Abnormally high returns, despite all the warning signs, is a promise that investors have always fallen prey to
Promised clients a 50 percent return within 45 days and a 100 percent return within 90 days. He claimed he would buy discounted postal coupons in other countries and redeem them in the US, making money in the arbitrage. He was actually paying early investors with the money from later investors. He was caught in 1920 and pleaded guilty.
Fractional ownership of limousines. Now, who wouldn’t fall for that. Investors across India were told their money would buy them a stake in cars like the Toyota Innova. Rental income would take care of their payouts. The cars were never bought and the case is now in court.
Emu Farming and Eucalyptus Trees
These two are examples of schemes that were particularly prevalent in southern India. Both promised a quick return on investments as eucalyptus tress grow fast and emus can be farmed quickly. Most investors never saw their money again.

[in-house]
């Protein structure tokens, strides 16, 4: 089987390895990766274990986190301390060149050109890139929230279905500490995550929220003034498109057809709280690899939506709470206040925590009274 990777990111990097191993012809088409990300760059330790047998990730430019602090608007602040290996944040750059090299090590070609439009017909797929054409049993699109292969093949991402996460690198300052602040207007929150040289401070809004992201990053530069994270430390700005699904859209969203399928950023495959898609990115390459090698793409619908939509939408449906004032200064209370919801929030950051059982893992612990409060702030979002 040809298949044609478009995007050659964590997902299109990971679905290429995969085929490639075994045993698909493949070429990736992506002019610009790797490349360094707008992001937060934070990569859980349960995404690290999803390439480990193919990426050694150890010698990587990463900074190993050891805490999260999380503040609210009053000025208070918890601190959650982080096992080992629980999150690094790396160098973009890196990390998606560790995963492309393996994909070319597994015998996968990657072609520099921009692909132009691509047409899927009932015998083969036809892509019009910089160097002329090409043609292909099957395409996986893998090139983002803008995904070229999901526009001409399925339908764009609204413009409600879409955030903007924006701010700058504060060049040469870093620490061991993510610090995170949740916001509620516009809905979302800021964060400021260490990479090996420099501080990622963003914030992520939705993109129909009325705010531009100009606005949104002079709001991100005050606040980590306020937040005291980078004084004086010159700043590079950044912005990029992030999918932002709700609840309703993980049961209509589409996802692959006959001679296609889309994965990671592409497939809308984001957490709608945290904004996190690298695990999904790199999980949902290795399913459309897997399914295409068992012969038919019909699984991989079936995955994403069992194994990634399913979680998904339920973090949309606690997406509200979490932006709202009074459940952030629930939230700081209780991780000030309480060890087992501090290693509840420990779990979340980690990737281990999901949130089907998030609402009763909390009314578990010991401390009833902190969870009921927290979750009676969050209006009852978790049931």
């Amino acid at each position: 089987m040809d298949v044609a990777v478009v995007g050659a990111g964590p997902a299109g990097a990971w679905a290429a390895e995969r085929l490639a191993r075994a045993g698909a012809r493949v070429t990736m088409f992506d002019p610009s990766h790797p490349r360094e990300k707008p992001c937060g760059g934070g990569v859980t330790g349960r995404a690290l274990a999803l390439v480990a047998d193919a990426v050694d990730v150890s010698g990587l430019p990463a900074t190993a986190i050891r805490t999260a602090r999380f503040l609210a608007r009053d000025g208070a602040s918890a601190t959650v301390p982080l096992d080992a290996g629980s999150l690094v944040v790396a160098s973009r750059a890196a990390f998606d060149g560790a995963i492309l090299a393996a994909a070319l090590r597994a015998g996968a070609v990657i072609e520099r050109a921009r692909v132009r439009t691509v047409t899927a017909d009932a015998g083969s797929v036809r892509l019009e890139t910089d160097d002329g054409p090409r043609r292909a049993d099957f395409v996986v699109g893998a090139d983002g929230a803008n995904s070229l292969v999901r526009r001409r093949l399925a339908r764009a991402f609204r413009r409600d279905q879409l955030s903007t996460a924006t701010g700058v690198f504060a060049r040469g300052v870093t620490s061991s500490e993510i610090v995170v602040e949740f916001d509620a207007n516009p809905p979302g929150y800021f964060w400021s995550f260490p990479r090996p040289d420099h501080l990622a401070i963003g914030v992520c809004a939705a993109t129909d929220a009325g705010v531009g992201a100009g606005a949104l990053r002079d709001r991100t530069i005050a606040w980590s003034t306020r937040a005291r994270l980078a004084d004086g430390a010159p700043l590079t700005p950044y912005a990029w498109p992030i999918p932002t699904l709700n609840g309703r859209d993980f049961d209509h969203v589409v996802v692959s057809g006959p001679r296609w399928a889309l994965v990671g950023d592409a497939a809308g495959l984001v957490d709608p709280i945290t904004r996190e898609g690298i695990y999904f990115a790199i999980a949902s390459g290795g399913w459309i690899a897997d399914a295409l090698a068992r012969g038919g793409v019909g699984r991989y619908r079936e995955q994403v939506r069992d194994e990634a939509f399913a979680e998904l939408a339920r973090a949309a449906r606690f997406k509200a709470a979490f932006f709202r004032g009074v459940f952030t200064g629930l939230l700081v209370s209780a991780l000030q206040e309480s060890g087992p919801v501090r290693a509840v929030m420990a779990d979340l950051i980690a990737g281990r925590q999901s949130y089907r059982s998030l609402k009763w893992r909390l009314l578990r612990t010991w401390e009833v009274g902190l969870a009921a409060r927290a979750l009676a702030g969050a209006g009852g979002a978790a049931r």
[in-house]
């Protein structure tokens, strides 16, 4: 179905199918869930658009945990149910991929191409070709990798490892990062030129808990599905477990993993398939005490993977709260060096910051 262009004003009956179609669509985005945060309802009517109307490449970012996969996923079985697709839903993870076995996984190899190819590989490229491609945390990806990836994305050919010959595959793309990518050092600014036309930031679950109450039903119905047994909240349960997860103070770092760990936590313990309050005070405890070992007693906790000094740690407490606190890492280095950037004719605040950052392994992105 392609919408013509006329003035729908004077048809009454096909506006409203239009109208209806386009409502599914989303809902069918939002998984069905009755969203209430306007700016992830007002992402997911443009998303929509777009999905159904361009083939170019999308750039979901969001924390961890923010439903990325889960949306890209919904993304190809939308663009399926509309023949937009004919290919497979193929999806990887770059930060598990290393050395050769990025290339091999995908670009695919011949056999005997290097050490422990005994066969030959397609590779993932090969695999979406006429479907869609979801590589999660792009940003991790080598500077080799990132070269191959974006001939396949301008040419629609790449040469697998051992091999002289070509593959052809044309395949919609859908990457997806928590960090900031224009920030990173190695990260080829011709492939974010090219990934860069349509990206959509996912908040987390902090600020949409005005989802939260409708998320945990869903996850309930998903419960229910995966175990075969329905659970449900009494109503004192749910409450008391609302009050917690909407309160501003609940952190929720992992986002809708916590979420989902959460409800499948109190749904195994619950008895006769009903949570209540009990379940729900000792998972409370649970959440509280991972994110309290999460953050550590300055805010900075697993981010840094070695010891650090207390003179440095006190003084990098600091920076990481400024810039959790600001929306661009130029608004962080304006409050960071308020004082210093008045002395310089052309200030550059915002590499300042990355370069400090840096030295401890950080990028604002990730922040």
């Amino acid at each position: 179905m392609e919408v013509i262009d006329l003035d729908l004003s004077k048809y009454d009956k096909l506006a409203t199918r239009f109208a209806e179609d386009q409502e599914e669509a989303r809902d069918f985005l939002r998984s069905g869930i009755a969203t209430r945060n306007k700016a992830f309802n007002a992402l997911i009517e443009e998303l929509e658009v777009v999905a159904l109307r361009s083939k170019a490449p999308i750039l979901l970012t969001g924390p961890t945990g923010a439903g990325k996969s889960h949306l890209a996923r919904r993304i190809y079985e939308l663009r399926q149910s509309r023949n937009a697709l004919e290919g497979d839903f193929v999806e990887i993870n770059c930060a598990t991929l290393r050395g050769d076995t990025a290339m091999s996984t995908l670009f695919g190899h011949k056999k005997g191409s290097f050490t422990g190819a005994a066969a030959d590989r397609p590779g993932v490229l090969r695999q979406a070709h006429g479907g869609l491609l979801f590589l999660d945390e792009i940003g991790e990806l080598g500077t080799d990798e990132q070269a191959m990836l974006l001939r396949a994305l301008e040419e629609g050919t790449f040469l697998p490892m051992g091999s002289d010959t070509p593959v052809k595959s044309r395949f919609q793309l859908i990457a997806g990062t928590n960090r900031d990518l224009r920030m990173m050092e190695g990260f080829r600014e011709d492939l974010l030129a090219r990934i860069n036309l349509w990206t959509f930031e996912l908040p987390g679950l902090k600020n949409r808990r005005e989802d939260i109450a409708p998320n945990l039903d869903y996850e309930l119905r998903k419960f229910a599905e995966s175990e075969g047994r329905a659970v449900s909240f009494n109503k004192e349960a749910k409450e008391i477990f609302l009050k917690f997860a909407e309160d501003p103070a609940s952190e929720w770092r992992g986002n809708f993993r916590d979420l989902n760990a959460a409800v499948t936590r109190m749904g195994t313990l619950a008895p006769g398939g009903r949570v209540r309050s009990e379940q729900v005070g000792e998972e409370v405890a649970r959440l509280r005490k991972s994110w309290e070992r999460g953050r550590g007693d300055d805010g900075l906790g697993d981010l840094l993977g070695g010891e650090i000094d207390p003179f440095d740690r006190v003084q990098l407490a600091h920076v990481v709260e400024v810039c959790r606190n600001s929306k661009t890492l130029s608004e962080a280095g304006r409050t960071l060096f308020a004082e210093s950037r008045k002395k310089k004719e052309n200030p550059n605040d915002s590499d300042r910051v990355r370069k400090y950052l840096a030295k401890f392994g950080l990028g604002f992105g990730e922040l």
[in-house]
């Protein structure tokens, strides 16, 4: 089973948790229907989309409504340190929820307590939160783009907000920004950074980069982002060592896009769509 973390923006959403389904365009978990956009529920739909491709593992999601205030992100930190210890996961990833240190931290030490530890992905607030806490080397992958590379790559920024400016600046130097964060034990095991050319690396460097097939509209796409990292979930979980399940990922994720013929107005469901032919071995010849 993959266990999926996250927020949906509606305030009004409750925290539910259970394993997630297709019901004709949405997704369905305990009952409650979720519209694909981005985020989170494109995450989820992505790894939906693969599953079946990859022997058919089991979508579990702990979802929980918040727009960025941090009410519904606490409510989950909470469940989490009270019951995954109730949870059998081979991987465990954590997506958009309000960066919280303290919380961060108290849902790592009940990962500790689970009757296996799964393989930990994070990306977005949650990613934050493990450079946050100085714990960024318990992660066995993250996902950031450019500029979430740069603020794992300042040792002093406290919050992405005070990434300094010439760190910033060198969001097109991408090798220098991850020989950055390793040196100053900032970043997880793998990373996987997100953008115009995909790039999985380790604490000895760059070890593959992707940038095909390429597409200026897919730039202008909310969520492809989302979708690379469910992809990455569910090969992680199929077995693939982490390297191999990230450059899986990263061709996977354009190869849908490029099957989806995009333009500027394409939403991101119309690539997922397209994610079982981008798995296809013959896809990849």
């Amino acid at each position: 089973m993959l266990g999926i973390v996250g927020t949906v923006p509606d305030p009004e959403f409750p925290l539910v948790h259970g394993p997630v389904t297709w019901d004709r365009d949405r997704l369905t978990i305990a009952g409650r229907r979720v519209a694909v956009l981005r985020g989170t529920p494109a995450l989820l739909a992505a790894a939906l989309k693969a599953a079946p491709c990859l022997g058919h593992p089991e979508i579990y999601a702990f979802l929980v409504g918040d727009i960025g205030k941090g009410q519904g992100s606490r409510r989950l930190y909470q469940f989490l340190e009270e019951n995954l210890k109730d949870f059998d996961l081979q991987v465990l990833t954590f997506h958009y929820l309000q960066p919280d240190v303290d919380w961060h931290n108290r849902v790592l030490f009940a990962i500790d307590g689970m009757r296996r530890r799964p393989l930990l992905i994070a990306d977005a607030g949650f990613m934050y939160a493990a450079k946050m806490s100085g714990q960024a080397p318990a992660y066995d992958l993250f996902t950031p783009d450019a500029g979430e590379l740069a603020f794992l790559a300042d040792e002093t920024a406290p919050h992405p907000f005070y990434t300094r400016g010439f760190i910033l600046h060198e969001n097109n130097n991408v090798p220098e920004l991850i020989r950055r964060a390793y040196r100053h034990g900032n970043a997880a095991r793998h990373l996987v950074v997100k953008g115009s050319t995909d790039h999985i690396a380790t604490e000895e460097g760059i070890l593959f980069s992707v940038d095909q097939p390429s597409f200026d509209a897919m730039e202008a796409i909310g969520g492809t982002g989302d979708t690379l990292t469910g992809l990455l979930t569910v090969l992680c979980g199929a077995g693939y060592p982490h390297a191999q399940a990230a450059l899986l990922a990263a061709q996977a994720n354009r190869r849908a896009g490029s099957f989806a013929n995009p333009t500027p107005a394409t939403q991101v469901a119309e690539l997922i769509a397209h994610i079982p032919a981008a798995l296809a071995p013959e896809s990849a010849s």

Gained notoriety in 1899 when William Miller, a bookkeeper from Brooklyn in the US, promised an interest rate of 10 percent a week. By the time he was caught, he had defrauded people of $1 million and was sentenced to 10 years in prison.
The world’s largest Ponzi scheme saw Wall Street doyen Bernard Madoff embezzling $65 billion, which he raised over two decades. He was arrested on December 10, 2008, and charged with a single count of securities fraud. He faces 150 years in prison.
In India, chit funds are often considered to be Ponzi schemes. There have been several blow ups in the past, with poor regulation being the main culprit. Saradha, a West Bengal chit fund that went down in April, is only the latest in a series.